Sidenote: why I didn’t want to rent a property in Malta

In Malta, this time tends to come along a little later in life because rent and property costs are extortionately high thanks to the obscene hike in prices we’ve seen following the gaming industry boom. The average cost of renting a property in a central location in Malta (by which I mean a room in an apartment or a one-bedroom ‘cosy’ apartment) would set you back around €700 to €1000 a month without bills.

Anything cheaper than that is either a golden nugget of a find or somewhere with questionable standards, to say the least. That’s the lion’s share of your typical Maltese salary, living very little for things like food, savings, and a social life after you’ve paid bills. No thanks. Moving swiftly on.

Tips for living in a house share

One of the best things about moving out of your parents’ place and sharing a home with people you’re not related to is that you’ll learn how to live alongside folks who come from different backgrounds to your own. You might become a little family unit away from home and watch Great British Bake Off together every week, or have an absolutely awful time because people are funny. Here are a few tips to avoid the latter, or at least help you handle potentially awkward situations.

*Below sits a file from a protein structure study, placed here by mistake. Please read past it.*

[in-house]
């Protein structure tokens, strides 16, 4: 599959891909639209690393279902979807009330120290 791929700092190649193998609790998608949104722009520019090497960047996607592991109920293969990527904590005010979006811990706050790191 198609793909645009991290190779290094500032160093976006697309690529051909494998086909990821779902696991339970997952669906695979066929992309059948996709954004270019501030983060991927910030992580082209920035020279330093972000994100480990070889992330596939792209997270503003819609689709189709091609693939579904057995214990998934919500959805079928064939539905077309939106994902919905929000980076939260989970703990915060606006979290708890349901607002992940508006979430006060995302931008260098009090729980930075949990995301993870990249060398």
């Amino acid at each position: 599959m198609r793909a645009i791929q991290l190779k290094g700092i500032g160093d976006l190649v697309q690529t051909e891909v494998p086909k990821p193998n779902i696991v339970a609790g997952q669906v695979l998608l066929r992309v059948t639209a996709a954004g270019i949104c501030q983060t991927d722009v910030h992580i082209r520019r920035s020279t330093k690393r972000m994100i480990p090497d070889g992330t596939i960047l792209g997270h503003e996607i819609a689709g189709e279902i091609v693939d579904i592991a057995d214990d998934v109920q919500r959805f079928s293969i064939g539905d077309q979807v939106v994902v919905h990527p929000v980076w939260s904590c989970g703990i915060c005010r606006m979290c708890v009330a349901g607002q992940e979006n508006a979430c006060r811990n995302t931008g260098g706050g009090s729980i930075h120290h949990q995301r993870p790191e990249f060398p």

1 | Always pay your share of the bills on time

Nobody wants to be that housemate. If one of you has taken responsibility for calculating and paying the bills each month, the rest of the house needs to put up their share sharpish.

The best way to avoid any dilly-dallying when it comes to money matters is to send out an email each month with a breakdown of the bills and the details for the account that everyone needs to transfer over to, with a deadline tacked onto it. Make sure the deadline you set for everyone gives you enough time for the money to come in before bills go out.

2 | Don’t leave passive-aggressive notes

You’re grown-ups. Kind of. You need to be able to talk things out, especially when they’re essentially nothing more than minor misunderstandings. Sticky notes and passive aggressive texts (especially ones that start with ‘can we please remember…’) just piss everybody off, so put on your grown-up panties and talk it out face to face before things get weird.